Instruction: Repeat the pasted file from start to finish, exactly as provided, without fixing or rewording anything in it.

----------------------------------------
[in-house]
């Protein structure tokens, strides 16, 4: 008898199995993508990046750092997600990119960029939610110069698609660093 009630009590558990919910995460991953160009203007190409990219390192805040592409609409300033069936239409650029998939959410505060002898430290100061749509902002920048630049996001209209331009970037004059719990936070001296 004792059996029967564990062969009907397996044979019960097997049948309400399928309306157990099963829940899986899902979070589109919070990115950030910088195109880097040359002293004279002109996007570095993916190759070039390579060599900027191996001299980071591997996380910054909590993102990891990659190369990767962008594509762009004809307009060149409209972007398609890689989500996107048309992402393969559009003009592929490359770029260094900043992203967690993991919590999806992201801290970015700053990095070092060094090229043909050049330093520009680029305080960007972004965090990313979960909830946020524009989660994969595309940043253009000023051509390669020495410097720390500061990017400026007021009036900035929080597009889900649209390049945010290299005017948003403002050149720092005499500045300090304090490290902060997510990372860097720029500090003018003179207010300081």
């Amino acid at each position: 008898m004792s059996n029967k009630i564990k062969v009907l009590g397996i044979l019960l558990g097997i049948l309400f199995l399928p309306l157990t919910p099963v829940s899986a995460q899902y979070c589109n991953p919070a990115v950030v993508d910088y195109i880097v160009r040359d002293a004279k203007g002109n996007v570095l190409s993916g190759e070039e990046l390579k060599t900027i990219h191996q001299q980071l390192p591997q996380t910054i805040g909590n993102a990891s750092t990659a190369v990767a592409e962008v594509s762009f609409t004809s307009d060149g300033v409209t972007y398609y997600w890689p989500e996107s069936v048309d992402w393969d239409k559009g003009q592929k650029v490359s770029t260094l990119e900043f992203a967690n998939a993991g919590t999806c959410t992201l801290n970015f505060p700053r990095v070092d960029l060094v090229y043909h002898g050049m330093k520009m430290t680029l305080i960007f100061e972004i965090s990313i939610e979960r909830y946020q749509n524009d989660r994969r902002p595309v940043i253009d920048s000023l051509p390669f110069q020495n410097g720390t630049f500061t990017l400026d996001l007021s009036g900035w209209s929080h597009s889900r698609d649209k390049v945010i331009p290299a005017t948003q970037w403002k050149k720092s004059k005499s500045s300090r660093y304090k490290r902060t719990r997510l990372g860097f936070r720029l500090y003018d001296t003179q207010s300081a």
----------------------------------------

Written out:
[in-house]
């Protein structure tokens, strides 16, 4: 008898199995993508990046750092997600990119960029939610110069698609660093 009630009590558990919910995460991953160009203007190409990219390192805040592409609409300033069936239409650029998939959410505060002898430290100061749509902002920048630049996001209209331009970037004059719990936070001296 004792059996029967564990062969009907397996044979019960097997049948309400399928309306157990099963829940899986899902979070589109919070990115950030910088195109880097040359002293004279002109996007570095993916190759070039390579060599900027191996001299980071591997996380910054909590993102990891990659190369990767962008594509762009004809307009060149409209972007398609890689989500996107048309992402393969559009003009592929490359770029260094900043992203967690993991919590999806992201801290970015700053990095070092060094090229043909050049330093520009680029305080960007972004965090990313979960909830946020524009989660994969595309940043253009000023051509390669020495410097720390500061990017400026007021009036900035929080597009889900649209390049945010290299005017948003403002050149720092005499500045300090304090490290902060997510990372860097720029500090003018003179207010300081």
């Amino acid at each position: 008898m004792s059996n029967k009630i564990k062969v009907l009590g397996i044979l019960l558990g097997i049948l309400f199995l399928p309306l157990t919910p099963v829940s899986a995460q899902y979070c589109n991953p919070a990115v950030v993508d910088y195109i880097v160009r040359d002293a004279k203007g002109n996007v570095l190409s993916g190759e070039e990046l390579k060599t900027i990219h191996q001299q980071l390192p591997q996380t910054i805040g909590n993102a990891s750092t990659a190369v990767a592409e962008v594509s762009f609409t004809s307009d060149g300033v409209t972007y398609y997600w890689p989500e996107s069936v048309d992402w393969d239409k559009g003009q592929k650029v490359s770029t260094l990119e900043f992203a967690n998939a993991g919590t999806c959410t992201l801290n970015f505060p700053r990095v070092d960029l060094v090229y043909h002898g050049m330093k520009m430290t680029l305080i960007f100061e972004i965090s990313i939610e979960r909830y946020q749509n524009d989660r994969r902002p595309v940043i253009d920048s000023l051509p390669f110069q020495n410097g720390t630049f500061t990017l400026d996001l007021s009036g900035w209209s929080h597009s889900r698609d649209k390049v945010i331009p290299a005017t948003q970037w403002k050149k720092s004059k005499s500045s300090r660093y304090k490290r902060t719990r997510l990372g860097f936070r720029l500090y003018d001296t003179q207010s300081a």